Our company, RackN, has been on a multi-year transformation from a monolithic code base (OpenCrowbar) into a microservices-based platform (Digital Rebar). I’ve already posted about how we had to rethink service registration and persistence during the refactoring. In this post, I’ll talk about the changes required for our networking and service controllers including control APIs and reverse proxies.
Digital Rebar orchestrates services and configuration tasks to operate clusters on cloud and physical infrastructures.
As a microservices application, Digital Rebar is composed of multiple, independent services that work together to provide the whole experience. I previously detailed how we used Docker Compose as a service registry so that the services can find each other; however, that’s only a small part of making the architecture work. Most of the Digital Rebar services have both internal and externally exposed components.
Our services are things like DNS, DHCP, PKI and Provisioning and must expose those services in standard ways for Digital Rebar to do its job. The platform also needs to expose its own API and user interface plus internal only services like the PostgreSQL database and Consul. They also need to have control APIs so that we can manage the services based on system orchestration. The control APIs must be protected by a consistent security policy (both authentication and authorization) that spans all the APIs.
We decided to use a reverse proxy (also Digital Rebar container) to secure the environment. A reverse proxy acts as a single gateway for all the service APIs. When requests come into the gateway, they are inspected and authenticated allowing us to provide delegated single sign-on (SSO) for users and also authorized for access based on user policy. That allows us to centralize user security so it does not become a burden on service authors.
Delegating user security to the reverse proxy created a problem: services have to trust that the inbound requests are legitimate.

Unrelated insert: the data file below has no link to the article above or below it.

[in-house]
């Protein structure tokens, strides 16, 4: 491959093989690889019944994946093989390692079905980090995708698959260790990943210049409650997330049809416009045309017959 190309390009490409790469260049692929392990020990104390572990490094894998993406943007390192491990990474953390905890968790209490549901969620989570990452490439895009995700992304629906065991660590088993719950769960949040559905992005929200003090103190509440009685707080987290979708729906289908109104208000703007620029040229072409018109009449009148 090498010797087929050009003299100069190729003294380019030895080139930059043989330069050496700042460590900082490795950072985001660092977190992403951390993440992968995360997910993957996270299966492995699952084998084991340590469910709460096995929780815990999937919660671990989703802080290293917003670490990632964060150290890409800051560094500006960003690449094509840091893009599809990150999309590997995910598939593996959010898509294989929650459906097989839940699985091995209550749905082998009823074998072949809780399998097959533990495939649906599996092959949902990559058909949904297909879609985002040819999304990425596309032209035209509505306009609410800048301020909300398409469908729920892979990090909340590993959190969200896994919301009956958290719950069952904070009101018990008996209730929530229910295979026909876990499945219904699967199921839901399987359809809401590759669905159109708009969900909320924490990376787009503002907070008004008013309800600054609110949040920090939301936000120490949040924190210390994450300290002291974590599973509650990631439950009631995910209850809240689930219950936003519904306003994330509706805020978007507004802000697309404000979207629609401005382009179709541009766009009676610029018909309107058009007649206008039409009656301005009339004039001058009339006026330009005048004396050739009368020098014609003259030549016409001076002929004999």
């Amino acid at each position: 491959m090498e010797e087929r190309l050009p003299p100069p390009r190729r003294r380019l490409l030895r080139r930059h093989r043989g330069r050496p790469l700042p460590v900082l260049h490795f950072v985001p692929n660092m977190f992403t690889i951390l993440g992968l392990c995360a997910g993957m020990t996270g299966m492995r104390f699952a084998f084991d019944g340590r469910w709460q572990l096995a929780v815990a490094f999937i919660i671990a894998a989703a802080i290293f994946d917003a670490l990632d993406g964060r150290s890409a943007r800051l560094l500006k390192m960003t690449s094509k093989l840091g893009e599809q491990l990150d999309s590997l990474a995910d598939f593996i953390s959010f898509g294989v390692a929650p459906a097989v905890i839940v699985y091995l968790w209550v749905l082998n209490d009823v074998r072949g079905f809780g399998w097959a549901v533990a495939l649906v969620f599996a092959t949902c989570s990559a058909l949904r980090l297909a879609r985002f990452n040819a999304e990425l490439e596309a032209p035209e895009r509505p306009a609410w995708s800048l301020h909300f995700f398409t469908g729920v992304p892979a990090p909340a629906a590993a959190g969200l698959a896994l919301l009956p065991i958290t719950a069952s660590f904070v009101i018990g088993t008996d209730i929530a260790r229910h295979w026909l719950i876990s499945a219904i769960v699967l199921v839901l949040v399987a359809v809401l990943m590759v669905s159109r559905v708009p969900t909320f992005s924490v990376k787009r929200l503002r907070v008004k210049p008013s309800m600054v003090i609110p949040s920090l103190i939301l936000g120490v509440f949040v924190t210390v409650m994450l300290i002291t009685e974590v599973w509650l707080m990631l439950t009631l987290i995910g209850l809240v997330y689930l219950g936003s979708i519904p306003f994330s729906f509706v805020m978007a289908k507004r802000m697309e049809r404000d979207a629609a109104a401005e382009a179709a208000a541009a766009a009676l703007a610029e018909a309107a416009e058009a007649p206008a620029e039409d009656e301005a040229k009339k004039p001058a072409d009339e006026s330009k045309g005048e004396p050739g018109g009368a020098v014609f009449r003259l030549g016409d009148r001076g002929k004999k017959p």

If someone is able to send requests directly to the service control APIs then they can compromise the whole system. Our solution was to create an internal PKI (also exposed as a service) that generates a deployment specific trust zone. Only services inside the zone have the necessary encryption to communicate. Since no other party is given certificates, the reverse proxy becomes the exclusive system entry point.
The internal, dedicated Transport Layer Security (TLS) allows us to not worry when services move from a single system to being globally distributed.
One of the important realizations for the RackN team was that Digital Rebar services need both external ports and control APIs. This pattern keeps us from overloading a standard service like DHCP with additional control interfaces. We want to keep those services simple and strictly conforming to the standards. By having an added management API, we can provide a secure control channel. We can also use the management API as a shim if we want to use alternate services like an on-site DNS server.
Another design consideration was to focus on APIs for control instead of relying on centralized data. Since we own the services, it would be possible for them to all point to the Digital Rebar data directly for configuration information; instead, we chose to limit database access to API and engine services. This approach provides multiple benefits: fewer entry points to the database, less concern about geo-distribution of services, and simpler replacement of services because there are no assumptions about their access to internal data.
We’re proud of the architectural thinking behind Digital Rebar and also recognize that it’s a work in process. We constantly check and improve our design against actual performance and patterns that we see emerging.
I hope that our sharing inspires some ideas for your own architecture and you’ll share them with us too.
For more info on Digital Rebar, check out RackN’s extensive video tutorials page.
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Feature image via Pixabay.